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György KurtágMusik für Streichinstrumente

Musik für Streichinstrumente continues ECM's association with Hungarian composer György Kurtág, initiated with the recording of his Schumann tribute Hommage ŕ R. Sch., op.15d, Jelek, op. 5, and the Neun Stücke für Viola solo (ECM New Series 1508).The new album, which focuses on chamber music written between 1959 and 1991, also marks the label debut of the Keller Quartet, increasingly regarded as one of the most impressive contemporary string quartets.András Keller, János Pilz, Zoltán Gal, and Ottó Kertész are graduates of the Franz Liszt Academy of Music in Budapest, where they studied with Kurtág. They founded the Keller Quartet in 1987 while still students and, in 1990, made headlines by winning the two most important European string quartet competitions, the Evian and the Borciani, within a four-week period - collecting not only the first prizes in each instance, but also all additional prizes.From its inception, the quartet has demonstrated its mastery of a wide range of repertoire, from Beethoven to Kurtág, via Schubert, Dvorak, Schoenberg, Bartók, Ligeti, Denisov and much more, virtually the entire spectrum of quartet music. Recordings by the Keller Quartet of the complete Bartók cycle for Erato, in particular, have met with international acclaim. To quote Sándor Vegh, "They have entered into the very soul of these works and conveyed that soul to their listeners."For Quartet leader András Keller one of the most important aspects of the work is the relationship with György Kurtág. As he told journalist Reinmar Wagner in an interview for Swiss magazine Musik & Theater: "It is a great good fortune to be in such close contact with one of the most important contemporary composers. To work with him is, simultaneously, very beautiful and very hard. Because he is always moving, because there is no wrong and right. He demands that one lives in the music, from moment to moment. And that's what we've learned from him: whatever we play, to live in that music."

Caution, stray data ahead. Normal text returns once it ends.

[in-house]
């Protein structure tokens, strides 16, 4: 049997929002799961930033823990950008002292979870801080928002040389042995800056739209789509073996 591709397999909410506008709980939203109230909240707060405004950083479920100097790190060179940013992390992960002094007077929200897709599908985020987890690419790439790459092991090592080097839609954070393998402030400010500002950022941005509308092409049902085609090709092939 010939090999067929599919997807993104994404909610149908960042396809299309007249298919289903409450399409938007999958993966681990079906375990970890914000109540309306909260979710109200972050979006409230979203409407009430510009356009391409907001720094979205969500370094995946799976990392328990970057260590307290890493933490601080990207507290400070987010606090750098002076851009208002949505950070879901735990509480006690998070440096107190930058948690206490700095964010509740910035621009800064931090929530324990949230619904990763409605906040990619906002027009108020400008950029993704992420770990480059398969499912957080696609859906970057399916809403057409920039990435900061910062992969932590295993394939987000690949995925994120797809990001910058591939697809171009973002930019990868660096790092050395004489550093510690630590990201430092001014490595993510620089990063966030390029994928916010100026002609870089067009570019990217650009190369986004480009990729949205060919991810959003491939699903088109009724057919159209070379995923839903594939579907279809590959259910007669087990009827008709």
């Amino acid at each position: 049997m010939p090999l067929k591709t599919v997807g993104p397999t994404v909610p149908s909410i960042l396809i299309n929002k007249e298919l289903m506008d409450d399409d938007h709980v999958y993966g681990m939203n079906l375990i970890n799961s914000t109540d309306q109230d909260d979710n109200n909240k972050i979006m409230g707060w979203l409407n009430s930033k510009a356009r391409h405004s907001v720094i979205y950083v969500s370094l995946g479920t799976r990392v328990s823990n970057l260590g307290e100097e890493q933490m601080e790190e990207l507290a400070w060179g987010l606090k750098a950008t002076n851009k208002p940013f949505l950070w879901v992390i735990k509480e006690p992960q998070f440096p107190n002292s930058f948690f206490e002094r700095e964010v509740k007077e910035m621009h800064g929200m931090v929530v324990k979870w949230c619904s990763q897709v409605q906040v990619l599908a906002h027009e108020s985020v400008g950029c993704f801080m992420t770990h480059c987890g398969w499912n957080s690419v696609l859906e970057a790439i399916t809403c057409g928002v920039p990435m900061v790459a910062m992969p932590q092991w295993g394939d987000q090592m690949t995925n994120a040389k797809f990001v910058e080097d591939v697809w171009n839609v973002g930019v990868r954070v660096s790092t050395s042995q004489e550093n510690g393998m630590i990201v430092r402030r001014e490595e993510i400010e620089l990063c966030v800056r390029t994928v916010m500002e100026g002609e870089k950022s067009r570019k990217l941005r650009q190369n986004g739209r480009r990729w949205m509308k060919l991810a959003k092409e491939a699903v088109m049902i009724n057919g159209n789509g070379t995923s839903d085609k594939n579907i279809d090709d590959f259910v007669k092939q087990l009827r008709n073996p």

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Kurtág was already 33 years old when he designated his first string quartet his Opus no. 1 in 1959. Behind him were years of reckoning with the music of Bartók ("my mother tongue") and Kodály, and writing pieces influenced by both of these composers, amongst them a viola concerto and a suite for piano. His outlook broadened after attending composition classes of Messiaen and Milhaud in Paris as well as the Domaine Musical concerts organized by Boulez. Comparably inspirational were his encounters with the music of Webern and Stockhausen (Gruppen in particular) and his association and friendship with György Ligeti. Ligeti has recalled his first encounters with his fellow composer, three years his junior, and detailed how he was impressed by "Kurtág's timidity, his introverted attitude and his total lack of vanity or presumption. He was intelligent, sincere, and simple in a highly complex way." The latter description - simple in a highly complex way - can effectively summarize much of the music on the present disc: it is music in which almost every small gesture is loaded with a profusion of allusions, cross-references and private meanings. Paul Griffiths observes (in Modern Music And After) that in Kurtág's art "a world of feeling" opens "with a few quick strokes", as if the composer's method were to "start with nothing, take nothing for certain, and then make something utterly simple, utterly trustworthy."His official opus one, the Quartetto per archi, made an impact at the ISCM Festival in 1964, emboldening Imre Fabian to write, in the book Contemporary Music in Europe - published the following year - that "Kurtág is definitely going his own way, following the path of the Webern school without being epigonal," and to predict that "the musical world will certainly hear of him." A wider recognition was a long time coming: Kurtág spent most of the 1960s and 70s in Budapest, teaching piano and chamber music, and revising - endlessly - his small body of work. Between 1959 and 1973, for example, he published only eight works, amounting to a total of less than 90 minutes of (highly concentrated) music. Outside encouragement came from the the Wittener Tage für neue Kammermusik, which commissioned both the Hommage ŕ András Mihaly (duly dedicated to the German town of Witten) and the Officium Breve (dedicated to Witten Festival organizer Wilfried Brennecke), as well as the Kafka-Fragmente (the latter written for, and premiered by, András Keller).The Hommage ŕ András Mihály (1977), subtitled "12 microludes for string quartet" takes as its starting point "a few notes" from the cello concerto of Mihály. One of the most forthright proponents of 20th century music in Hungary, Mihály had championed the works of Bartók, Schoenberg, Berg and Hindemith in the 1930s and 40s and, with an unbending commitment to modernism, conducted all of Kurtág's early work in Budapest. Indicating the regenerative nature of his own work as a whole, Kurtág has pointed out that the fifth microlude contains "the germ for the final adagio of my ...quasi una fantasia...", while the sixth is "an example of one of my reductive, straight-forward polyphonic, harmonic pieces."The Officium breve in memoriam Andreae Szervánsky (1988-89) has been described by Paul Griffiths as "a voiceless requiem in fifteen movements ranging from the merest wisps to an arrangement of the chorale-canon from Webern's Second Cantana: the work is an ellipse around foci that are this Webern composition and a serenade for strings by Endre Szervánszky." There are also elements drawn from Kurtág's own Játékok and allusions to Beethoven and to Bach. Writer Hartmut Lück, for example, has pointed to references to the St. John Passion in the second movement, which honours the memory of recorder player Zsölt Baranyi. (Apropos Játékok, György and Marta Kurtág have already recorded this work for ECM New Series. Release is scheduled for 1997.)Even measured against the density of meanings that is the norm in Kurtág's work, the Szervánsky tribute is a compendious piece, its realization prompting these words from the composer: "I had learned something from the Officium breve: A structure of relationships, an apparently loose continuity of individual pieces, could equally well be composed as the music itself, only in a second, superimposed, editorial level." The observation led to the "composing" of fixed programmes of his music for the concert stage, but it casts an incidental light, too, on aspects of record production: for example, the decision to counterbalance the Hommage ŕ R.Sch. with works by its dedicatee, Robert Schumann, on Kurtág's first New Series disc was, in its way, a "compositional" decision. Or the framing of the First String Quartet and the 12 Microludes on the current recording by two "takes" of the "Ligatura – Message to Frances-Marie", wherein Kurtág "answers" Charles Ives's Unanswered Question. On that venerable (1906) piece of musical experimentation, with its floating curves and textures, a lone trumpet reiterated a question - "why'" - to a flock of mocking flutes.Kurtág's question-and-answer session was written in 1989 for cellist Frances-Marie Uitti, a pioneer in extended techniques, including the use of two bows for simultaneous playing over and under the strings. She premiered the work in Oslo in 1990. In the first revised version of the Ligatura – Message - there is a further version for two organs and upright piano - two cellos share responsibilities previously assigned to the idiosyncratic Uitti. Second cello is played here by frequent Kurtág and Keller associate Miklós Perényi, a professor at the Budapest Liszt Academy since 1980. Kurtág himself signs the Ligatura – Message with percussive celesta in the concluding measures.The newest work presented on Musik für Streichinstrumente is Aus der Ferne III, written in 1991 for Alfred Schlee in his 90th year; Kurtág has been saluting the publisher at five year intervals, Aus der Ferne I and II being written for, respectively, Schlee's 80th and 85th birthdays.In the CD booklet, Jürg Stenzl describes the work: "As if from a remote distance, piano and pianissimo strains are heard, transfiguring the act of remembering into sound itself, and when the two violins and the viola impose their dolce espressivo figures and stationary notes over the pulsating low C of the cello plucked 'like a kettledrum', they become more and more compressed and intense, until finally fading 'into the distance'."As is evident, this Musik für Streichinstrumente is bound up, like almost all of Kurtág's oeuvre, with memories, as he pays homage to friends alive and dead and to an enormously wide range of inspirational sources. In his 70th year, György Kurtág has himself been the subject of tributes, with major retrospectives of his work in London, Berlin and Budapest as well as important performances at the 75th Donaueschinger Musiktage and at the 50th Edinburgh Festival (where the world premiere of the complete version of his choral work Songs of Despair and Sorrow was given). This most secretive of composers, for decades reluctant to submit his music for public inspection, is finally being acknowledged as one of the most original voices of our era.In Autumn 1996 the Keller Quartet play Kurtág's music in North America, in the course of their tour of the United States and Canada; European concerts are planned for the new year.Further New Series recordings with György Kurtág and with the Keller Quartet are in preparation.